The 2019 Camry is tech-laden but with reservations. A lot of controls are thrown into the multi-information display, which includes the parking sensors and the rear privacy shade. This move minimizes the number of buttons in the cabin, but if you prefer buttons and knobs over menus, like most titos of Manila, it might set you off.
Automatic headlights with auto-levelizer, auto-dimming rear-view mirror, cruise control, and rain-sensing wipers are standard, while you’ll definitely miss having a rear parking camera. Front and rear proximity sensors are available, nonetheless, and the auto-brake hold isn’t itching to lock your brakes, which eases up crawling through bumper to bumper traffic.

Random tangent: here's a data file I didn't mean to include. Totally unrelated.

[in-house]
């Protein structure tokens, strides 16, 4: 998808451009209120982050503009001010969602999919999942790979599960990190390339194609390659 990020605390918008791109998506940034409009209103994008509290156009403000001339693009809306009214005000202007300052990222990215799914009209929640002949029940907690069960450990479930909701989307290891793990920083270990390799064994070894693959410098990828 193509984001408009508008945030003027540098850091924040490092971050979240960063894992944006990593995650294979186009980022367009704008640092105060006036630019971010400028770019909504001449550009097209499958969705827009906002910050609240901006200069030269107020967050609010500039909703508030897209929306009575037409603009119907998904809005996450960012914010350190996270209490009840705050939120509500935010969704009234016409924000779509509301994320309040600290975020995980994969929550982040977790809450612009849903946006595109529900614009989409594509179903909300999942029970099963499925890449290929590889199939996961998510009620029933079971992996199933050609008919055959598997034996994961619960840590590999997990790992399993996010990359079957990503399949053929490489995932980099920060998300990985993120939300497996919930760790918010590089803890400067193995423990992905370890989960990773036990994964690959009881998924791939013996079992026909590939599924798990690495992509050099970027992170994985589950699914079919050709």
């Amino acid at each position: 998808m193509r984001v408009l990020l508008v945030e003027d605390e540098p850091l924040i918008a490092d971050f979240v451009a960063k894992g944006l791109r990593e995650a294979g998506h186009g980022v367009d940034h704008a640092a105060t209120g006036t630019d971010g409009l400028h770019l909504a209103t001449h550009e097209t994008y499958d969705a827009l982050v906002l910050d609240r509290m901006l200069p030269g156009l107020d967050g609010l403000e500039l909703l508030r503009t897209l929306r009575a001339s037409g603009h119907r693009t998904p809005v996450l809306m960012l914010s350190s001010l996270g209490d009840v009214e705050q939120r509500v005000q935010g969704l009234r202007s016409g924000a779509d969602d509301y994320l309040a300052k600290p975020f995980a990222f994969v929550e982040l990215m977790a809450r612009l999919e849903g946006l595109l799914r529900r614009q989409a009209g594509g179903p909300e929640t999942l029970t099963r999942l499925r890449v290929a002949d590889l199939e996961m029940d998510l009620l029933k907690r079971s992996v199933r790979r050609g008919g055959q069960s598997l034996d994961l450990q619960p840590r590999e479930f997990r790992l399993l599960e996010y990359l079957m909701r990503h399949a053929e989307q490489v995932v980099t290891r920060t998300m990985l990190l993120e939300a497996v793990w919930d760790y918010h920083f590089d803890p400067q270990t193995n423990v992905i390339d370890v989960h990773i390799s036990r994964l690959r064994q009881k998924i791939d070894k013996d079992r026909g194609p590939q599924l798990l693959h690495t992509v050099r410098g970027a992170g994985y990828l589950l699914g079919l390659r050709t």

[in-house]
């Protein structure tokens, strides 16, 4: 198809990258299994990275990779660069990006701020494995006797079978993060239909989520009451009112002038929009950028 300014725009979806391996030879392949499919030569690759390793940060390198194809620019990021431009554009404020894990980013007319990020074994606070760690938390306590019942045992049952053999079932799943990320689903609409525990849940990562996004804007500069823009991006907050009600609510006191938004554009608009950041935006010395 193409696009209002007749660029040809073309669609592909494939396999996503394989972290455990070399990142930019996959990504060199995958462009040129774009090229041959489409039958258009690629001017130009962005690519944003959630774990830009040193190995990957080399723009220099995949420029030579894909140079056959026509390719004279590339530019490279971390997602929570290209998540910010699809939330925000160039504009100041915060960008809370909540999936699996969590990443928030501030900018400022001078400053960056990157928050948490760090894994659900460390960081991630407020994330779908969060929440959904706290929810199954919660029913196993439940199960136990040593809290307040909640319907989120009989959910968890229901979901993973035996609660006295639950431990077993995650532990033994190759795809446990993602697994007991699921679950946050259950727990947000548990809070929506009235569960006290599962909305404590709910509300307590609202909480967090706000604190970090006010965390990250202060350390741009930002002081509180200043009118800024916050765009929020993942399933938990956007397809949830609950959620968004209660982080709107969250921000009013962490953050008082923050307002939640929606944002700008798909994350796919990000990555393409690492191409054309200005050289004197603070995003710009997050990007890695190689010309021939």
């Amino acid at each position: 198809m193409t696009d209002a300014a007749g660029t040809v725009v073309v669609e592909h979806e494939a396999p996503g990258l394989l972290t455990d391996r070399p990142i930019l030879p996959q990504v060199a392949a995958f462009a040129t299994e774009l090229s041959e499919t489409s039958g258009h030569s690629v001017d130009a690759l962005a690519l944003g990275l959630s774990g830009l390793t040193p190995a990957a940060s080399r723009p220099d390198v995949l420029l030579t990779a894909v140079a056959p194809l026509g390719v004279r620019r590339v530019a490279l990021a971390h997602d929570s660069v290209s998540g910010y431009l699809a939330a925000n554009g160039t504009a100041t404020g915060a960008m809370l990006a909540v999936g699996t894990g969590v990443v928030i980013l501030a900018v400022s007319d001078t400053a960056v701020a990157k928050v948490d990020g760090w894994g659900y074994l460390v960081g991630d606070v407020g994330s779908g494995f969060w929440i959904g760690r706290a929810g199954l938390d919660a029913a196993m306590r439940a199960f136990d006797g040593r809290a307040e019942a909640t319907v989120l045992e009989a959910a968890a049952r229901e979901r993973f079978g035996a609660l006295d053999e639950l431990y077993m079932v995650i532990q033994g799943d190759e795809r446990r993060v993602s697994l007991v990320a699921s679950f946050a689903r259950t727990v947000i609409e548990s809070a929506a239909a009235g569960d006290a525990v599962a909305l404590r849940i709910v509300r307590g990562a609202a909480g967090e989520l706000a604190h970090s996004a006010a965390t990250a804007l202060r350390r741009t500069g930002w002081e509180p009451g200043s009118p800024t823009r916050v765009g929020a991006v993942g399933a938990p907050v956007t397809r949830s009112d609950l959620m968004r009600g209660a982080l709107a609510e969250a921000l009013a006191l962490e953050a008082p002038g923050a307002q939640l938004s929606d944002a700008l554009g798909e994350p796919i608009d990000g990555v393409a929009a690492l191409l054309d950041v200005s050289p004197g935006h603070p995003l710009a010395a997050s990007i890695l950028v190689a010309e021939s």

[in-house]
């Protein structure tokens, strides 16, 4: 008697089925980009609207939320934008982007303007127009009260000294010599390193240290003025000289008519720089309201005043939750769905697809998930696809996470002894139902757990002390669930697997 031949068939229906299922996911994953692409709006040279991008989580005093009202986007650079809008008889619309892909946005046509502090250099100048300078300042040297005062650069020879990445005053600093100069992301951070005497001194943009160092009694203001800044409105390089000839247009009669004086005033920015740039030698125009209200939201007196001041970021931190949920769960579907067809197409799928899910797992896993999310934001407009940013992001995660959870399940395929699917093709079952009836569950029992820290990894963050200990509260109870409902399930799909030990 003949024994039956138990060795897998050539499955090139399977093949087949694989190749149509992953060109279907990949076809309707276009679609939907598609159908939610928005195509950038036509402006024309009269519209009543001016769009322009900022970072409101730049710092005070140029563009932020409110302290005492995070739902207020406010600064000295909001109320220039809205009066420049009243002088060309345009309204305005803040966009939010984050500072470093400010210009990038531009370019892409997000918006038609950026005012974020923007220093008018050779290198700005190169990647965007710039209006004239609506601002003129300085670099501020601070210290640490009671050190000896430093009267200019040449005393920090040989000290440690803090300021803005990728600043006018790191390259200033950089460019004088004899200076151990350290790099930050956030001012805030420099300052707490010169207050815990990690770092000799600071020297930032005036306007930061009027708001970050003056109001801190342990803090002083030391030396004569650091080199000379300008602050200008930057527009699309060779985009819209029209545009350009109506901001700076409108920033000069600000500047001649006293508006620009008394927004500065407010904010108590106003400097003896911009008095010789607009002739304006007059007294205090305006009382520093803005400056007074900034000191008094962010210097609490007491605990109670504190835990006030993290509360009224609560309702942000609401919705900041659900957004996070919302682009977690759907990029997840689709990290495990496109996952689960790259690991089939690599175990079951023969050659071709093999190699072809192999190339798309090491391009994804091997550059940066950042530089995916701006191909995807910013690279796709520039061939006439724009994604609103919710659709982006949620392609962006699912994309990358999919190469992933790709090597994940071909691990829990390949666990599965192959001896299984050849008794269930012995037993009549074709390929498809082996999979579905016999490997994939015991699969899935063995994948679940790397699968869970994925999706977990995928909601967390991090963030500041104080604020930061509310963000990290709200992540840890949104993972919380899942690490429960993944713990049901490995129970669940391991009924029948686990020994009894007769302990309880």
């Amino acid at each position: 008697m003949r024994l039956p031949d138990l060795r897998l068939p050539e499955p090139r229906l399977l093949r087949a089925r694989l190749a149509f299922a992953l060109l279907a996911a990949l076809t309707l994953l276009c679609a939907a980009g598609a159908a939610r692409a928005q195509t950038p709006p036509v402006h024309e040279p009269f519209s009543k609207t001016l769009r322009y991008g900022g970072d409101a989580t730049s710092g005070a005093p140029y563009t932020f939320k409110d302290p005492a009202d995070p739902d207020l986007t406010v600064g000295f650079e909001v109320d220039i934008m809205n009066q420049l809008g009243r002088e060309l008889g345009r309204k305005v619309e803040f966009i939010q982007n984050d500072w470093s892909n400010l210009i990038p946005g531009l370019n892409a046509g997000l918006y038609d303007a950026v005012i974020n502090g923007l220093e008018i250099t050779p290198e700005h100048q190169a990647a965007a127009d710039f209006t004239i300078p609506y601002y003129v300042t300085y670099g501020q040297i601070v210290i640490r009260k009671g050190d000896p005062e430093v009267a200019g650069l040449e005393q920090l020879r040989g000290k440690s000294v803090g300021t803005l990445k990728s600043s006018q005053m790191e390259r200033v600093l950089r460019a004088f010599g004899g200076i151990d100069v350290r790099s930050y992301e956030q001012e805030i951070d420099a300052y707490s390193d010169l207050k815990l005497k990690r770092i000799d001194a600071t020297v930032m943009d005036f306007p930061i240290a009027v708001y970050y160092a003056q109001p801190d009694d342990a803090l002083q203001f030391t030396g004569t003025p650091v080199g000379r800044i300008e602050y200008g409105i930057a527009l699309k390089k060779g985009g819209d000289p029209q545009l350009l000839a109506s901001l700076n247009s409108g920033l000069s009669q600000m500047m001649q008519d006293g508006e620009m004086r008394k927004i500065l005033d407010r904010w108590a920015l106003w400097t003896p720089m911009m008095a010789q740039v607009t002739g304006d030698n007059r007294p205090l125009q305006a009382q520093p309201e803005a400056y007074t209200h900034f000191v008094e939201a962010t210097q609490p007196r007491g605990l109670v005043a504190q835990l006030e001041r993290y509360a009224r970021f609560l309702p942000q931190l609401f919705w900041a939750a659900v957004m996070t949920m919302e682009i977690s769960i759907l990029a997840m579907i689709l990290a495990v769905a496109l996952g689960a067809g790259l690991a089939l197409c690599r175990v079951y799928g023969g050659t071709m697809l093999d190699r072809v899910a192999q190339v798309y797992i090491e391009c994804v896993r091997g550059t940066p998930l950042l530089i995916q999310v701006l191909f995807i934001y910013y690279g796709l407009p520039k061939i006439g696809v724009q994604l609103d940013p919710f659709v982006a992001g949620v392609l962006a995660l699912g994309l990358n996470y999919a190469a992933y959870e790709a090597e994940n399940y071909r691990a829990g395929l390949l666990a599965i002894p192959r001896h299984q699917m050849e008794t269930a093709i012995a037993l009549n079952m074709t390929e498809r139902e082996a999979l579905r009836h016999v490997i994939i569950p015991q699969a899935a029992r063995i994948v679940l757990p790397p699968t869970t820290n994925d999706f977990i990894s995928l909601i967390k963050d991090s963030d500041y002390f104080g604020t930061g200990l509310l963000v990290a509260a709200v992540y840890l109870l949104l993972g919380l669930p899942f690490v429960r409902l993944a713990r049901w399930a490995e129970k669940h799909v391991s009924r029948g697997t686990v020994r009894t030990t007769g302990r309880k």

The infotainment system, on the other hand, doesn’t conform to the overall finesse of the cabin. It has too many colors and isn’t user-friendly. As a trade-off, you get a great sounding speaker system with a wide bandwidth of frequencies to suit several music genres. Handsfree calls are also crisp and clear, but having no ‘end call’ button on the steering wheel is a bit odd.
With a perfect ASEAN NCAP safety rating under its belt, the Toyota Camry is at the forefront of the market when it comes to keeping its occupants, well, alive. Even with the lack of safety assist systems like blind spot monitors, automatic emergency braking, and lane-keep assist, it has a lot to boot that’s standard with the whole Camry range: ABS with EBD, seven airbags including a knee airbag for the driver, brake assist, vehicle stability control, hill-start assist, and ISOFIX child seat anchors. The driver and front passenger also get seatbelt reminders.